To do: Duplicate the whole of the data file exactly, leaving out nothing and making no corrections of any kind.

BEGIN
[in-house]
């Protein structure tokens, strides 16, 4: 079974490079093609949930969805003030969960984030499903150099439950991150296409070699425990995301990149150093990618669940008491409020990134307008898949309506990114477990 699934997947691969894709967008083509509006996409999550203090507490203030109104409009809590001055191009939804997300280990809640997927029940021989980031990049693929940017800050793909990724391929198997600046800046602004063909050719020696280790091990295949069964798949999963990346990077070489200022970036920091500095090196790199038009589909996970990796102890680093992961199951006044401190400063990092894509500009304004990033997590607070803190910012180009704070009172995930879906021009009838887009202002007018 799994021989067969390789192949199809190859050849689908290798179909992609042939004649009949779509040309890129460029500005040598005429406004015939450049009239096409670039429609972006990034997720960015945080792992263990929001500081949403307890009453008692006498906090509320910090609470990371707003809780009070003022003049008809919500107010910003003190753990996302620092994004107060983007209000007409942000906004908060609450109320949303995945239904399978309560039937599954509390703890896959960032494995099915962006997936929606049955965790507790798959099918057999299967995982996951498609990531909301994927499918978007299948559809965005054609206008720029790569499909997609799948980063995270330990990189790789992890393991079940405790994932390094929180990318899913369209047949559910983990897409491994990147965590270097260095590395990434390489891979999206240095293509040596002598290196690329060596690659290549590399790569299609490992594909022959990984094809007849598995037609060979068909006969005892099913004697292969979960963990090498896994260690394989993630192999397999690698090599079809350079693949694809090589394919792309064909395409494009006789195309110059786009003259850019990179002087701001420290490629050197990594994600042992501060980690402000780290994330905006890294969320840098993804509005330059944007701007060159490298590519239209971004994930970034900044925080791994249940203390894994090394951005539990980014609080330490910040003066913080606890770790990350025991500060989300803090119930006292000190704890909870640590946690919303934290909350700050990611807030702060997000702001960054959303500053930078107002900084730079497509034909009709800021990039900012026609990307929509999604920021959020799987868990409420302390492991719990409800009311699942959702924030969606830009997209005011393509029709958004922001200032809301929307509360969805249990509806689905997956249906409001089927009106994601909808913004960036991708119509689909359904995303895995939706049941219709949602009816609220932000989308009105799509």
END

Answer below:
[in-house]
């Protein structure tokens, strides 16, 4: 079974490079093609949930969805003030969960984030499903150099439950991150296409070699425990995301990149150093990618669940008491409020990134307008898949309506990114477990 699934997947691969894709967008083509509006996409999550203090507490203030109104409009809590001055191009939804997300280990809640997927029940021989980031990049693929940017800050793909990724391929198997600046800046602004063909050719020696280790091990295949069964798949999963990346990077070489200022970036920091500095090196790199038009589909996970990796102890680093992961199951006044401190400063990092894509500009304004990033997590607070803190910012180009704070009172995930879906021009009838887009202002007018 799994021989067969390789192949199809190859050849689908290798179909992609042939004649009949779509040309890129460029500005040598005429406004015939450049009239096409670039429609972006990034997720960015945080792992263990929001500081949403307890009453008692006498906090509320910090609470990371707003809780009070003022003049008809919500107010910003003190753990996302620092994004107060983007209000007409942000906004908060609450109320949303995945239904399978309560039937599954509390703890896959960032494995099915962006997936929606049955965790507790798959099918057999299967995982996951498609990531909301994927499918978007299948559809965005054609206008720029790569499909997609799948980063995270330990990189790789992890393991079940405790994932390094929180990318899913369209047949559910983990897409491994990147965590270097260095590395990434390489891979999206240095293509040596002598290196690329060596690659290549590399790569299609490992594909022959990984094809007849598995037609060979068909006969005892099913004697292969979960963990090498896994260690394989993630192999397999690698090599079809350079693949694809090589394919792309064909395409494009006789195309110059786009003259850019990179002087701001420290490629050197990594994600042992501060980690402000780290994330905006890294969320840098993804509005330059944007701007060159490298590519239209971004994930970034900044925080791994249940203390894994090394951005539990980014609080330490910040003066913080606890770790990350025991500060989300803090119930006292000190704890909870640590946690919303934290909350700050990611807030702060997000702001960054959303500053930078107002900084730079497509034909009709800021990039900012026609990307929509999604920021959020799987868990409420302390492991719990409800009311699942959702924030969606830009997209005011393509029709958004922001200032809301929307509360969805249990509806689905997956249906409001089927009106994601909808913004960036991708119509689909359904995303895995939706049941219709949602009816609220932000989308009105799509």